“On the bus ride down we were all talking about how hard it was going to be and all the challenges we were facing with our project. But when we left the CVC we were saying, ‘Wow, if they can address these enormous construction and security and cost effectiveness concerns than we can get [our project] done.’”

The People’s Project

Leading Coons’ tour that day was CVC spokesman Tom Fontana, who, so far this year, has ushered some 200 tour groups in, around and through the three underground stories of the CVC site.

Fontana said that from the day Members first broke ground on the project, CVC planners and Architect of the Capitol officials committed themselves to making the project as accessible as possible.

“That’s something a lot of other sites don’t do, open their doors to the public. This project belongs to the people,” Fontana said.

He said visitors from across the country and around the world come to the Hill to take a lesson from the CVC on everything from securing a major public project to the latest in guest accommodations.

Last October, a delegation of about a dozen senior officials from the Iraqi Ministry of Construction and Housing visited the CVC site.

“They have a lot of experience in building large opulent palaces … but what they were interested in was the technology and equipment and materials being used. They wanted to know about the latest technologies to do it faster and more cheaply,” said Chris Hanson, director of codes and standards for the American Society of Civil Engineers who hosted the Iraqi delegation on its trip to the United States.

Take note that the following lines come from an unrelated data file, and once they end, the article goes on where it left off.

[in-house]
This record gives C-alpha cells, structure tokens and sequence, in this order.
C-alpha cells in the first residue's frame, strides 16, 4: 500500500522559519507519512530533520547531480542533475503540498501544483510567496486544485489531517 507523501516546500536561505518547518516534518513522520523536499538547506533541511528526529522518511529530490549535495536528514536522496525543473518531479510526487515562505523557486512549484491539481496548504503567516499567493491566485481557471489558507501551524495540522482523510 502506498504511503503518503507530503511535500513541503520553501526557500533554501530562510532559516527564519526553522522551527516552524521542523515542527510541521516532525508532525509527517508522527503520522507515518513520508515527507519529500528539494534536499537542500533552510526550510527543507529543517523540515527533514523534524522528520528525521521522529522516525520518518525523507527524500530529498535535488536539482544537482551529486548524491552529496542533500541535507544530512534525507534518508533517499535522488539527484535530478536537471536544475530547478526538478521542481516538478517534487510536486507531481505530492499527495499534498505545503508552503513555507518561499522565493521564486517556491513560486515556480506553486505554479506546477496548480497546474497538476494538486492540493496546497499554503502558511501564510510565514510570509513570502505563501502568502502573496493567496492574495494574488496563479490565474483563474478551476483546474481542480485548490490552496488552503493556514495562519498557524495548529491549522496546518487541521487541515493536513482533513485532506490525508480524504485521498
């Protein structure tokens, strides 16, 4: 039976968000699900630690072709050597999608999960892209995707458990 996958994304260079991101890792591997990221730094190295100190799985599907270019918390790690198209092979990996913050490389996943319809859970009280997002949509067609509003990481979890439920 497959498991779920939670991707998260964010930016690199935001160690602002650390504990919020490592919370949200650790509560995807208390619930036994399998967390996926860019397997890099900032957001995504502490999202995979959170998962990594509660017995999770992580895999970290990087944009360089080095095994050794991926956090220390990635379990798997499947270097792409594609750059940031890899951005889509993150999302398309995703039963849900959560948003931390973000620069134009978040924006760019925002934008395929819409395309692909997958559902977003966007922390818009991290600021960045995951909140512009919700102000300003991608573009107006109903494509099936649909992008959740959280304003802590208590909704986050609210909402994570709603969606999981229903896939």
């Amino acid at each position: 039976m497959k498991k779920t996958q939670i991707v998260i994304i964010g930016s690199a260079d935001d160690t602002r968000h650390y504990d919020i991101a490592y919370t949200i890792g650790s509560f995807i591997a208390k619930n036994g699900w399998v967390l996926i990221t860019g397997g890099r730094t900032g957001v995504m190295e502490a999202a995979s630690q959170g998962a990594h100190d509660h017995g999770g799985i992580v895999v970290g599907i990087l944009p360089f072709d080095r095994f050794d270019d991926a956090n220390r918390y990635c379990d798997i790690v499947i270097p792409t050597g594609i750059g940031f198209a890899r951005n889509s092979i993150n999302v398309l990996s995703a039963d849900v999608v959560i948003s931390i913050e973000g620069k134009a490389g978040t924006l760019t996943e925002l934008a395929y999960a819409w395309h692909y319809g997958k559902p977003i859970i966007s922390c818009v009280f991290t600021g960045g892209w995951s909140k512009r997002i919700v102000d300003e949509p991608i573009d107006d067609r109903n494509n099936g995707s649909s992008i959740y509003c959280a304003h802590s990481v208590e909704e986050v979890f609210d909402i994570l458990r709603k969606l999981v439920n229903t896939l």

Visitors “are coming here a lot of times before their projects begin and they do often say that’s something they’ve overlooked in their planning,” Fontana said.

Coons said his group visited the CVC with a specific interest in site security issues as the New Castle public safety building is being built directly next to the county’s police headquarters.

“We have similar site constraints,” he explained. “We’ll have all sorts of people moving on and off our construction site, which is immediately adjacent to one of our most secure facilities.”

At the CVC, site security has been the realm of the Capitol Police “from the dirt up,” Chief Terrance Gainer said in a recent interview. “We’ve worked closely from a security aspect from the beginning.”